Where do you do most of your writing?
My day job requires a desk, so when I write I avoid desks at all costs. My writing space changes with the seasons. In the winter, I’ll pull up a comfy chair near our woodstove; in the summer I sit by the window looking out on my garden. But mostly I work in my bedroom, because it has the least amount of distractions. Just give me my laptop, Lizzie, and lots of pillows.
What are some important things on your desk? Are there specific things you need to have around you as you work?
See the picture above!
Who is your favorite author? Who inspired you to write?
I started writing around age 10 after reading Lassie Come Home – I came up with a near knock-off (with a horse instead of dog). Tolkien, C.S. Lewis, and Mary O’Hara are my most influential authors, but I have many others too. Most recently I’ve been captivated by the writing of Rachel Hartman in Seraphina.
Do you write everyday? How many hours a day do you spend writing? What are some of your worst writing distractions?
My worst distraction is a good book that just begs me to keep reading it. Over the years I’ve developed all sorts of nifty tricks for getting into writing mode but my basic rule is: turn off the internet and if you're stuck, try these bullets. (they won't hurt, promise)
Why do you write?
Because of writer’s high: when I hit my writing stride and the words and ideas start flowing, it’s one of the best feelings in the world. Writing also helps me sort out my issues and remember my passions. I love moments that make me catch my breath and wonder, things that catch me by surprise and make me scramble for a paper and pen to write them down before I forget.
2011 interview by Akoss Ket
Coffee, Tea, or...?
Tea, but only if it’s been boiled in a kettle (not in a microwave) and only if it’s black pekoe and only if you have some half and half and sugar to go with it. And a proper teacup and saucer.
Oh, I’m sorry – I forget how high mainentance I am. Just water, please!
It’s ok to be high maintenance about your tea. :) How long have you been writing?
I’ve been writing since I was 10 years old, but I got serious about improving my writing craft around 2000, right about the same time I also started a family. And the family grew. And I’m still trying to figure out how to balance my writing with my family.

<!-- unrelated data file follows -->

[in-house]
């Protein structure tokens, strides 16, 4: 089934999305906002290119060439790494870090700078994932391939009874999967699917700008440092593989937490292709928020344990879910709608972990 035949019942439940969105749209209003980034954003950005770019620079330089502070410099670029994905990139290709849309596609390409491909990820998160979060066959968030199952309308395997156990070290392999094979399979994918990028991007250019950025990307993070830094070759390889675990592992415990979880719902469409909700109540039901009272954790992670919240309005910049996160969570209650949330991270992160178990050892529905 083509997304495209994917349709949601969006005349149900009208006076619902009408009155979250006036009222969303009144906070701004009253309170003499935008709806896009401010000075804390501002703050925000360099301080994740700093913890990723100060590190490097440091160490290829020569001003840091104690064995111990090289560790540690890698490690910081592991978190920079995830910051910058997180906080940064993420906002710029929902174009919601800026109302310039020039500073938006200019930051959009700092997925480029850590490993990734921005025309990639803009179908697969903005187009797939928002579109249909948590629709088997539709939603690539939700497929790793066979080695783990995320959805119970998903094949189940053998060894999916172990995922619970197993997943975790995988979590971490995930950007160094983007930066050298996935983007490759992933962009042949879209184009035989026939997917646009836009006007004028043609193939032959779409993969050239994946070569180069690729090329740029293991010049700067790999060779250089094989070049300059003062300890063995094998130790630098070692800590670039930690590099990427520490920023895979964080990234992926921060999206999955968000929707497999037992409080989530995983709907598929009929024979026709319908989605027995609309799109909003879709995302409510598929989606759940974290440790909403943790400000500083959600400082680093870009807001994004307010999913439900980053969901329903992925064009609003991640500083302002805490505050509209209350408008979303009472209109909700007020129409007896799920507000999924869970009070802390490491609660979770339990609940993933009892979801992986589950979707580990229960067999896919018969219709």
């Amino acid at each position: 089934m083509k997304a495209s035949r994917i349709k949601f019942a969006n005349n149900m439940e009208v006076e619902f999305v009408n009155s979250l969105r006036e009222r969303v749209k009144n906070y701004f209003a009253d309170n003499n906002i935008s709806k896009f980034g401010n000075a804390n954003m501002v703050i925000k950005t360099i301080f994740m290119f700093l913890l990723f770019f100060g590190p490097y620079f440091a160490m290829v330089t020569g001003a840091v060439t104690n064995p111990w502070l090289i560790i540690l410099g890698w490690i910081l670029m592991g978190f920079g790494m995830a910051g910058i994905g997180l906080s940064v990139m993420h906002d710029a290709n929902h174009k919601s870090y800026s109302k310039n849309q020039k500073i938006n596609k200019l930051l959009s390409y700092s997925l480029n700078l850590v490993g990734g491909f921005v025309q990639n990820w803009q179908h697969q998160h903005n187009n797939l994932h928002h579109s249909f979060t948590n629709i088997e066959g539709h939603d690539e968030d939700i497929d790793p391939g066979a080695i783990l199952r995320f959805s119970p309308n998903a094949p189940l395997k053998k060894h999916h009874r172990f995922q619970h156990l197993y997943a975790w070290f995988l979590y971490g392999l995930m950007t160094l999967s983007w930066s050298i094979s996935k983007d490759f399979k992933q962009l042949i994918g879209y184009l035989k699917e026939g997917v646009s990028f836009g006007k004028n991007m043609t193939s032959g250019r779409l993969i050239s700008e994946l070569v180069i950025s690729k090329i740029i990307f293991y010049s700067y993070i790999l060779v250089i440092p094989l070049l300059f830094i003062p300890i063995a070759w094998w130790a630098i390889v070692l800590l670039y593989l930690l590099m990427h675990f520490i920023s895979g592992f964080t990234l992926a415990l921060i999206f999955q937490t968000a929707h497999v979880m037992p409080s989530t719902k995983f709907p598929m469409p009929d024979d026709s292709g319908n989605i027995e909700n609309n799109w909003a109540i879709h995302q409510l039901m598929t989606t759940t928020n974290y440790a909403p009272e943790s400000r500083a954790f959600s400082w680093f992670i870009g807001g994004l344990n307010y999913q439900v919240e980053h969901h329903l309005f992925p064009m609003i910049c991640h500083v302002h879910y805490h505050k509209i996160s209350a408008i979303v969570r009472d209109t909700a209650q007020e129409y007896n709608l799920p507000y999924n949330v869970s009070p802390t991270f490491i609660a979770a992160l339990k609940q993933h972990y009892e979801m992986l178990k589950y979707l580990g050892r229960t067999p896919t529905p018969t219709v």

Do you have a preferred genre?
SF/F and historical, which is why I’m thrilled that historical fantasy is now considered a sub-genre. I write for older kids and teens primarily, but I also have a women’s fiction story that is very dear to my heart.
What do you like most about being a writer?
This quote sums it up well: We write to taste life twice, in the moment and in retrospect (Anais Nin).
I also love to write because it takes me to incredible places and to meet amazing people. It’s constant adventure and discovery and learning.
What do you like most about blogging as a writer?
As I learn things about writing craft from reading books and other blogs, I’ve found that blogging about what I’ve learned really reinforces the concepts and helps me apply them. Plus, I love the community. Almost everyone is helpful and encouraging, and often inspirational.
Name one author that influenced you or your writing.
I discovered C.S. Lewis when I was 9, and I’m still reading his books (he has over 30) but each one provides new insight into life.
Anything special you want readers to know about you?
I LOVE mythical creatures. I like to think my four children have a few drops of chimerical blood that gives them their capacity for trouble.
Any twist on unicorns and dragons is great, of course, but I also love discovering the lesser-known creatures of other cultural mythologies, including Japanese and Hungarian.
Mythical creatures can serve so many functions: as unusual characters, or to add tension and intrigue, even symbolism… and as the parnormal genre proves, a lot of people seem to resonate with these creatures.
Share a little bit about your upcoming book, favorite manuscript, or current wip in 140 characters.
A genie in a lamp is 1 thing, but Sidain finds 2 genies who are immortal enemies, and more trouble than a Greek tragedy. So much for 3 wishes.
Muffin or cookie (biscuit)?
Both. I have to feed the muse too, you know.